The Informer

A teen faces a dilemma when he learns of a heinous crime

Produced By Gail Zimmerman and Ian Paisley

What do you do if you find out your best friends got away with murder? That's the question a young man faced in 2002, when a friend confided in him that the death of an elderly woman, ruled an accident, was actually a case of murder.

As correspondent Susan Spencer reports, he had to make a tough choice: keep his silence or betray his friends by contacting the police.

Twenty-two-year-old Jim Morel admits that what he used to consider good music certainly isn't everyone's cup of tea. A few years ago, his compositions were designed to shock, as was his band.

"The name of my band was Electronic Kill Machine," Morel explains. "The music was disturbing. It was a little on the aggressive side. But at the same time it was all in good fun; nobody was really ever got hurt from it."

He says it simply reflected the attitude of his crowd. "At the time we thought we were untouchable, (could) do whatever we wanted and there was not going to be any sort of consequences for any of our actions," Morel says.

He and his friends grew up in Norton, Mass., a working class town near Boston. His best friend was Jason Weir, who played drums in his band. Morel remembers Jason as being a little "rebellious" and "a little bit more wild."

Another close friend, Anthony Calabro, was - informally - the manager. And Tom Lally, who was a little older, just liked to hang out, eager to fit in.

"Tom is a funny guy. He's a really, really funny guy," Morel says. "Which made it hard to fear Tom. But he wanted to be feared - kind of a tough-guy thing. But he was - it's more of a goofy, just all-around-looking to go out and have a good time."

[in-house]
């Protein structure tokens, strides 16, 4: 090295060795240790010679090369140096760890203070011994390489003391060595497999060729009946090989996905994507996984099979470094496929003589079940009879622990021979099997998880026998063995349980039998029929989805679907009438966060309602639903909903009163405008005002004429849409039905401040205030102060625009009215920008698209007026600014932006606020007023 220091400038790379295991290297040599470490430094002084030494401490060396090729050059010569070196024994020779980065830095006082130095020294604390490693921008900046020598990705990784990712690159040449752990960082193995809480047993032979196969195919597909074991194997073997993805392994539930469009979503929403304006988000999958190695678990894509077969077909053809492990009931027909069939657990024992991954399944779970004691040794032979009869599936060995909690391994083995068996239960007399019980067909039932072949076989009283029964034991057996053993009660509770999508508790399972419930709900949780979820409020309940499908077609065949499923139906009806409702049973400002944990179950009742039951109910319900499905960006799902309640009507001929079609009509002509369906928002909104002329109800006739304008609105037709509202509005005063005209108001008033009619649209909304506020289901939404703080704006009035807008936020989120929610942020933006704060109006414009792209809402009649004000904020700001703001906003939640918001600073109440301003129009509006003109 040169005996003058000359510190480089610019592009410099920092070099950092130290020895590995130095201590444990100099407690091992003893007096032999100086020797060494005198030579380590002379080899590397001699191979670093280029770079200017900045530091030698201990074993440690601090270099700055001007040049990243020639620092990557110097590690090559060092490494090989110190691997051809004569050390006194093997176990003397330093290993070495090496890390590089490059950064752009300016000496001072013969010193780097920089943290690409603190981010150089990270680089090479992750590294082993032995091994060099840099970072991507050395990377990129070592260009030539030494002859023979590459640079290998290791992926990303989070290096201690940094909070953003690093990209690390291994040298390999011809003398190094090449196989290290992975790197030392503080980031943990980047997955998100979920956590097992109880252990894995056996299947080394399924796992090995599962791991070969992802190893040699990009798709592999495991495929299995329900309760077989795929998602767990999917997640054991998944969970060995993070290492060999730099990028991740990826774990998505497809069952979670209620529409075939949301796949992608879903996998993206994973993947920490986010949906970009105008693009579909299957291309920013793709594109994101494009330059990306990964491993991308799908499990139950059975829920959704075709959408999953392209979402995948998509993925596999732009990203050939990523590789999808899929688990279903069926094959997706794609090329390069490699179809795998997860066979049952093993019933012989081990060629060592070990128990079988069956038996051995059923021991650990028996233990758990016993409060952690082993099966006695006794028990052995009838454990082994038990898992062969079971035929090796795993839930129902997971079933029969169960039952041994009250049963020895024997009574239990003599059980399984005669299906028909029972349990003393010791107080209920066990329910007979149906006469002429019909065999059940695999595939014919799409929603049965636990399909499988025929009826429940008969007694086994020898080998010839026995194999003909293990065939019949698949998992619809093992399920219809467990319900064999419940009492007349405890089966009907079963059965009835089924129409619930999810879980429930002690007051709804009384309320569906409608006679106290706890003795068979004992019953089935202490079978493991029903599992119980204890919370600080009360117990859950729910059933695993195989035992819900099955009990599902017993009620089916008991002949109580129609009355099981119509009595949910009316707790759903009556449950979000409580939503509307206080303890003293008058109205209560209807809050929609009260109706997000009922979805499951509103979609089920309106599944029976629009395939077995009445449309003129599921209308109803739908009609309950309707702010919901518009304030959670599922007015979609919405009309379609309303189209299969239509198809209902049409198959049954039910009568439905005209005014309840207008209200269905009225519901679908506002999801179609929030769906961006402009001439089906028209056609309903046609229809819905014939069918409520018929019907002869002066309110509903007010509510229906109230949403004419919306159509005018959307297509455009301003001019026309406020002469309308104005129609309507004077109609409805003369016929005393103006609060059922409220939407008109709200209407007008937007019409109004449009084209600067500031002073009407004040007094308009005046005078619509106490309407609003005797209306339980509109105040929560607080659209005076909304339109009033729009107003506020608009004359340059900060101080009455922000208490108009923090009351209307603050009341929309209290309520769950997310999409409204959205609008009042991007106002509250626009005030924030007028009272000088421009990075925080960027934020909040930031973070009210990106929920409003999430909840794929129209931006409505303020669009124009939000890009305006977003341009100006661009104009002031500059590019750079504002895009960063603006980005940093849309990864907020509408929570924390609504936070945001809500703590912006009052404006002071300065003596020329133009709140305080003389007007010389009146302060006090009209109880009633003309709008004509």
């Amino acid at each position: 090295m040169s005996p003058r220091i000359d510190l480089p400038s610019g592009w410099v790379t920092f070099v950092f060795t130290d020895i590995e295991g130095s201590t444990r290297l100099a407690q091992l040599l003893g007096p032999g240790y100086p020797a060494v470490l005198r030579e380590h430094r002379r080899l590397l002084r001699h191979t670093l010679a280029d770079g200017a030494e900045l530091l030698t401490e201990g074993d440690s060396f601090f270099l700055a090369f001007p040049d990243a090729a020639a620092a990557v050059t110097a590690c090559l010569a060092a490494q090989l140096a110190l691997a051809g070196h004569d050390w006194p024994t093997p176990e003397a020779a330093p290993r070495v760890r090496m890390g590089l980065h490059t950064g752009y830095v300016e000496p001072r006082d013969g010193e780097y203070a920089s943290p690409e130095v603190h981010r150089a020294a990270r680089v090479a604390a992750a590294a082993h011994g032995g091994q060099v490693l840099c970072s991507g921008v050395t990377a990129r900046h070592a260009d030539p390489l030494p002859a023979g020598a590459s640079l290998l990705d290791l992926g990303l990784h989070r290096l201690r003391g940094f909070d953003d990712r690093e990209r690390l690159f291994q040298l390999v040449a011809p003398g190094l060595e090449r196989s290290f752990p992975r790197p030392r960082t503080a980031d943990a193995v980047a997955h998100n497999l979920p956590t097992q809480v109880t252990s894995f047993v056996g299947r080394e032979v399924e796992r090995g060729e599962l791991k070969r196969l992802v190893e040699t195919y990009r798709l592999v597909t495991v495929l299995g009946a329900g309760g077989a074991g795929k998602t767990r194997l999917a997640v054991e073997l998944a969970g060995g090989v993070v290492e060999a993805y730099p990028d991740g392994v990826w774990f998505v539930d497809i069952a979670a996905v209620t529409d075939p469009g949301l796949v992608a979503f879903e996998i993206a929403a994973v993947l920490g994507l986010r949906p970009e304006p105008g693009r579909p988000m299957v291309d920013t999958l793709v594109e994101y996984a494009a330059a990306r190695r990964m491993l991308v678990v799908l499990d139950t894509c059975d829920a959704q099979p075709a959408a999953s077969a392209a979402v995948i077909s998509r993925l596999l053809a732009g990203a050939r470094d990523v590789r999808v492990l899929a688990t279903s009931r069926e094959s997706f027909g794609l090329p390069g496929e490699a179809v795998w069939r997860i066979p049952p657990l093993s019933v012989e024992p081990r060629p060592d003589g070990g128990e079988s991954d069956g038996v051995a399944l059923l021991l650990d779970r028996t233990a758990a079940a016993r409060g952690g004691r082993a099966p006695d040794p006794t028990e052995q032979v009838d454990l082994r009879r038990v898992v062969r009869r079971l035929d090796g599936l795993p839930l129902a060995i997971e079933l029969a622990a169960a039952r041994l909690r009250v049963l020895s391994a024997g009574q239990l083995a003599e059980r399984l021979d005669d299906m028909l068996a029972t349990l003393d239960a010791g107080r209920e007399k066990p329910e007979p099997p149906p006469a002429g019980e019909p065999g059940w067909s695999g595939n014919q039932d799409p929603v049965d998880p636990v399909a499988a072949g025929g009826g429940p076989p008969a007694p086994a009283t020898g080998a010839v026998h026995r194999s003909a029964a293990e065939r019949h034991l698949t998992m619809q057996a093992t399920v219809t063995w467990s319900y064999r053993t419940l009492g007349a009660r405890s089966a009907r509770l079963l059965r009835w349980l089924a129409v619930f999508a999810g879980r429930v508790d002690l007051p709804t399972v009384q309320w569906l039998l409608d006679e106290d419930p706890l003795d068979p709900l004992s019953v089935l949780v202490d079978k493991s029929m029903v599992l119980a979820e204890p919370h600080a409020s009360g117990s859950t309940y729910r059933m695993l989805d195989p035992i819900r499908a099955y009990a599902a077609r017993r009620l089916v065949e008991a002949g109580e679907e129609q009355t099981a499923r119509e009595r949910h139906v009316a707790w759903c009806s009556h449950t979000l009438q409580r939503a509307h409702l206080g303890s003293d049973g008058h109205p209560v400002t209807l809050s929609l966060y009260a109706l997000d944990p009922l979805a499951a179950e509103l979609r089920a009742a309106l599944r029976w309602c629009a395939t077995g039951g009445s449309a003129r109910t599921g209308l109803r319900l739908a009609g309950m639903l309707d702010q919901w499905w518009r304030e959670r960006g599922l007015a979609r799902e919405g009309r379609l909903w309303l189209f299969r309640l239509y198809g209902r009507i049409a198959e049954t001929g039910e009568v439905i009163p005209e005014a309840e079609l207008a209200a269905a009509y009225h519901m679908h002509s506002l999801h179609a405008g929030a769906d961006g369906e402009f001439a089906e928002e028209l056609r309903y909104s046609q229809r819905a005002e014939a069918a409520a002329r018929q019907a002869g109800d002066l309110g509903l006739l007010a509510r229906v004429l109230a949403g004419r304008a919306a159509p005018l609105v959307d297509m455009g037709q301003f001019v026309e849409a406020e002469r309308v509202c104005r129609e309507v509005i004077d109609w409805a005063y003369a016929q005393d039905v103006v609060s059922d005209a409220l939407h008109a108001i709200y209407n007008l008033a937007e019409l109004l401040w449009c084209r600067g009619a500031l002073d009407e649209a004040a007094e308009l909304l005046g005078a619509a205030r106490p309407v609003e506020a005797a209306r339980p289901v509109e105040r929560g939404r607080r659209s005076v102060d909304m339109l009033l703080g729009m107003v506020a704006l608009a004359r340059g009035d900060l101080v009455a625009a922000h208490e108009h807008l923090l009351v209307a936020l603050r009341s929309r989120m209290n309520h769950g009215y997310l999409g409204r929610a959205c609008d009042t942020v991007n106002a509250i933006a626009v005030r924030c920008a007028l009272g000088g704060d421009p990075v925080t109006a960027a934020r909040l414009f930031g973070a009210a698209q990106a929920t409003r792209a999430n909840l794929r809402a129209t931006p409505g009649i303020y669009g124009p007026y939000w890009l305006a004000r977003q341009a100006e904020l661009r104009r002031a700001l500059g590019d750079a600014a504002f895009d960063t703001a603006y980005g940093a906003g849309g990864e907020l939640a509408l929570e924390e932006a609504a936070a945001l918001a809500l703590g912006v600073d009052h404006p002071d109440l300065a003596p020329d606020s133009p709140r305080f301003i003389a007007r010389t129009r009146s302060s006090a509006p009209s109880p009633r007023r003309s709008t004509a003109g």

Their backgrounds made the four a perfect fit. "Whether it was a broken home or a troubled childhood, we were all just a little different, and that's why we really kind of just came together in this group of social misfits in some way or another and we became kind of our own family," Morel explains.

In the summer of 2001, Anthony Calabro - then at odds with both parents - left Norton and moved into the Quincy, Mass., home of his 84-year-old great aunt, Marina.

His aunt Donna Strassell was happy to hear the news. "The truth is, I thought it was the best thing for him. To be with aunt Marina. Because aunt Marina had morals, rules," she says.

Marina only had recently retired as a hairdresser. She had never married or had children of her own, and she doted on Calabro like a favored son, dipping into her savings to support him. She says he got whatever he wanted.

Whenever they pleased, Marina even let Anthony's friends crash at her house - which, at 84, she still maintained herself.

But just days before Christmas 2001, Marina Calabro's independent life came to tragic end. At about 11 p.m. Anthony called the police to report that he and Lally had come home and found her dead, lying at the bottom of the stairs.

The police took photos but more or less as routine, they believed Marina Calabro had taken a terrible fall while carrying a bag of trash. The medical examiner soon confirmed that the death was an accident.

"Anthony was upset. He became more quiet, I think more to himself," Morel remembers.

Even in death, Marina Calabro took care of her beloved great nephew: Her will left Anthony half of her estate, which consisted of her $500,000 house and another half-million dollars or so that she had squirreled away over the years.

Once Anthony got the money, Morel says, he was very generous. "We could buy, do whatever we wanted," he recalls. "If we wanted to go nuts with anything, we could."

So they did. They went nuts with new equipment for the band and even made a CD.

"We were on the verge of some pretty promising opportunities coming our way," Morel remembers. "We had a pretty good following."

But that all ended abruptly on Oct. 13, 2002, nearly 10 months after Anthony's aunt died.

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